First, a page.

He got his coffee, then kept walking, his carry-on slung over his shoulder. He stopped to look at the window displays featuring last minute gifts for those who’d forgotten to grab something for Aunt Marge in Biloxi or Cousin Harry in Houston. He glanced at the screen mounted overhead, checking the status of his flight home. He stifled a yawn. This time change is murder. Hope I can catch a little sleep on this flight.
He found his mind drifting to thoughts of home. Be it ever so humble. I never miss Sandusky until I have to leave for a few days. He took out his cell phone and checked his messages. He smiled when he saw a text from Michelle Banks, the woman who had been occupying his leisure time for the past few months. He opened the text and silently read When are you getting in? I’ve missed you!
He typed a quick reply. Back at you. Should be there in a few hours unless there’s another delay. Will call when I’m home.
He sent the message, then pocketed the phone. A smile overtook his face as he thought of Michelle. Cute, blondish thirty-something, with a killer figure courtesy of regular aerobics classes and a wit that usually managed to catch Vic completely off guard. Throw in that she was an up-and-comer in the county Prosecutor’s Office and you had the complete package. Never dated a lawyer before, much less kissed one. At least not on the lips. Doesn’t hurt to have one on speed dial in case I need some free legal advice. Plus, she’s a fun date. Kind of makes me wish I’d stayed home.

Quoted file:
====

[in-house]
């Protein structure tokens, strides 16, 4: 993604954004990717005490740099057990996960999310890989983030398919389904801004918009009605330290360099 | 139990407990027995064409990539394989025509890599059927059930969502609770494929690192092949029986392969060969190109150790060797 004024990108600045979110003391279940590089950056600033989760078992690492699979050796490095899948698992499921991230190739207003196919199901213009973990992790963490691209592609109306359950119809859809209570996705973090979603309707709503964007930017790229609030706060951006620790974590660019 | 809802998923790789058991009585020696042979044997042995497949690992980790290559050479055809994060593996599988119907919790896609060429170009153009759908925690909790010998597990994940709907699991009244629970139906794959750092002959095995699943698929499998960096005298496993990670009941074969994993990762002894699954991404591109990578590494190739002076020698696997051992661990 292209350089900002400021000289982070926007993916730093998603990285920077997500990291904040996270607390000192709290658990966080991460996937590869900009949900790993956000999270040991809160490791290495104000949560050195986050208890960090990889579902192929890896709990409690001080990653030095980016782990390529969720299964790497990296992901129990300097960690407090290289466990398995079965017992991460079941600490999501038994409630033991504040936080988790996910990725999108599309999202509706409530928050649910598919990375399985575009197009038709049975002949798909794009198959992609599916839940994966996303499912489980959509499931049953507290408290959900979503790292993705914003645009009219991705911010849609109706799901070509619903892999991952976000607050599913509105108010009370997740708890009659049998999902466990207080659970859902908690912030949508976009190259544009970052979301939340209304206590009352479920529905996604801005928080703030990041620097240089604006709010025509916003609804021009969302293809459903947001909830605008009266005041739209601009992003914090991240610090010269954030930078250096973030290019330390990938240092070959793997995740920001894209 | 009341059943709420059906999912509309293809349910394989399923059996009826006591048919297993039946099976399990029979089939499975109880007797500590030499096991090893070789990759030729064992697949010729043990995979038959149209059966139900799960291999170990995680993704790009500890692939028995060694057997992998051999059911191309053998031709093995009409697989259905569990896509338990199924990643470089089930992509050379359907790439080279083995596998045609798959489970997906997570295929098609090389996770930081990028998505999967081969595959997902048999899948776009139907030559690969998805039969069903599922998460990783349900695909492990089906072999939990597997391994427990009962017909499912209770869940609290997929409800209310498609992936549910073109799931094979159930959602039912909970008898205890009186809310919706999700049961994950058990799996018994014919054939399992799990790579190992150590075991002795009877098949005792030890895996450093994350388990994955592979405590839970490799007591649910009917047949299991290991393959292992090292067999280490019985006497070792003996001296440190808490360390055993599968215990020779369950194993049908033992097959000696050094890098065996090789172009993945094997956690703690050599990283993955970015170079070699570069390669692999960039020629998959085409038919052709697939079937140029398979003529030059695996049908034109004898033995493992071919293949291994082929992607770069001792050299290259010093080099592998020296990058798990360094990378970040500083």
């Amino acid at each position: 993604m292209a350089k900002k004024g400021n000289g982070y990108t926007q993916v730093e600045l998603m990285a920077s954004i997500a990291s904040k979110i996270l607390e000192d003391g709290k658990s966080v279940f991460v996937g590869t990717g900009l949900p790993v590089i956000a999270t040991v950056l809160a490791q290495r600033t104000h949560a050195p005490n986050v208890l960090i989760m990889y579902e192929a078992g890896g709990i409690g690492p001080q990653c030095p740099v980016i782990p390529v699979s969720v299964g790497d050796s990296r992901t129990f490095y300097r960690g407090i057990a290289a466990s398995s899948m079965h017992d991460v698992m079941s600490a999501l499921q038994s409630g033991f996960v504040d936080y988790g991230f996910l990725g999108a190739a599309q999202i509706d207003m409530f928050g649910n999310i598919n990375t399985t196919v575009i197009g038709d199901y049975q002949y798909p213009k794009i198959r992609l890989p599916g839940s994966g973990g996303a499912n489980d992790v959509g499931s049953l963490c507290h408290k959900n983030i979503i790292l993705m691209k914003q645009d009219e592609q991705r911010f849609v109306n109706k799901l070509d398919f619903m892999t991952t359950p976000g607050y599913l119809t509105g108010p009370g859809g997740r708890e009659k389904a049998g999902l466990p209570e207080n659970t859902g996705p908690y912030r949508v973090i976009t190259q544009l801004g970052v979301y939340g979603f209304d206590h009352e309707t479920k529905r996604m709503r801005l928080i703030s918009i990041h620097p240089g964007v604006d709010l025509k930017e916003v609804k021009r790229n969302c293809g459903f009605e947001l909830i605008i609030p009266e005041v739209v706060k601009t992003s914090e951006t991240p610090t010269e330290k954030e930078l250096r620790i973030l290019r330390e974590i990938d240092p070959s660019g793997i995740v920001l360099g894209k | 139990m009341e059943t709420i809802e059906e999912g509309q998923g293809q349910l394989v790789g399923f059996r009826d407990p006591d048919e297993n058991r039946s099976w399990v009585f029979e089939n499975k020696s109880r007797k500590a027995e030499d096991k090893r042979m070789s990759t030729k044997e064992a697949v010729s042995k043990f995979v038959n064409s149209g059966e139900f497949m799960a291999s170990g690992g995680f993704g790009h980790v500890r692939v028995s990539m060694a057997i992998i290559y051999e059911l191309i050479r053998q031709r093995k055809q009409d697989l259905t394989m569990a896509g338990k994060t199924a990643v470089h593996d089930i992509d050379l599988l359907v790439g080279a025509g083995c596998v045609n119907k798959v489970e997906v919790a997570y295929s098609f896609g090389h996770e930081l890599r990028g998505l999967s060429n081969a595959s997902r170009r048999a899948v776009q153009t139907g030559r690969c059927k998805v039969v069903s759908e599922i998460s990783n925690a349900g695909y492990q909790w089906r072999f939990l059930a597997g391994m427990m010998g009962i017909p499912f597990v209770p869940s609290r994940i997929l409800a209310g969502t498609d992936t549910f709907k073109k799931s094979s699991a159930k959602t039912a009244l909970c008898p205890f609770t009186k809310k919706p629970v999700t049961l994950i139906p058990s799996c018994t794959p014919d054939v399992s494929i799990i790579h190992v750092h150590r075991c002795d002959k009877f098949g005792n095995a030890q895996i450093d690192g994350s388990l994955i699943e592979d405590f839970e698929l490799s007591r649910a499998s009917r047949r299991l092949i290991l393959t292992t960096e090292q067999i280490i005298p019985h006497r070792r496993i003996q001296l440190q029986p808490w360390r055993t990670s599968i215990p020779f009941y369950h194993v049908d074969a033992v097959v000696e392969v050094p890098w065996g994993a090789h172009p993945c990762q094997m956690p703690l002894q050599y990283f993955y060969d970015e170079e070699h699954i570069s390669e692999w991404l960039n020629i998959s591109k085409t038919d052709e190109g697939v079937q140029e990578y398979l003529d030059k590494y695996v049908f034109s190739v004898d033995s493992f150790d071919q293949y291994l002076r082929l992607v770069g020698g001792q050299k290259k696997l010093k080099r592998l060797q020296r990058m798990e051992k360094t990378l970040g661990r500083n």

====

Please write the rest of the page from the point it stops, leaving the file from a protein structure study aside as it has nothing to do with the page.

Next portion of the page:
He continued his walk, but at this point it was more for the purpose of staying awake than anything else. I’ve seen newsreel footage of old-time dance marathons, where people had to stay on their feet and keep moving in order to collect the prize. Now I know how they felt.
He stopped as he passed one of the departure gates and peered at a middle-aged man sitting in one of the seats, doing something with his cell phone. He was thin, with closely trimmed brown hair, wearing casual clothes and a blue parka. What do you know—Charlie Hendricks, the former County Prosecutor-turned-United States Senator. I testified in a lot of cases he tried when I was still on the job. Damn good prosecutor. He got a lot of bad guys off the streets.
Vic casually approached Hendricks as he sealed an envelope that looked to be the size of a greeting card. Hendricks looked up and his face took on an instant automatic smile of recognition. He stood and offered his hand.
“I know you,” he said in his best politico manner. “You’re from my home district. You used to be a cop. Right?”
“That’s right. Vic Fallon. Surprised to see you so far from home, Mr. Hendricks.”
“Call me Charlie. I was visiting my daughter in Birmingham. Just heading home.”
Vic looked at the departure gate destination. “But you’re at the boarding gate for Washington. The one for Cleveland is on down the row.”
Hendricks smiled slightly. “I should have said my second home. I have a committee meeting tomorrow. I’ll be staying at my condo in Georgetown over the holidays.”
“A meeting during the holiday recess? Must be important.”
“A legislator’s work is never done.” He paused to glance around the immediate area then moved a step closer. “Are you going to Sandusky?”
“I hope so. I’ve been trying to get there all day. Why?”
Hendricks lowered his voice a notch. “Would you do me a small favor?”
“If I can.”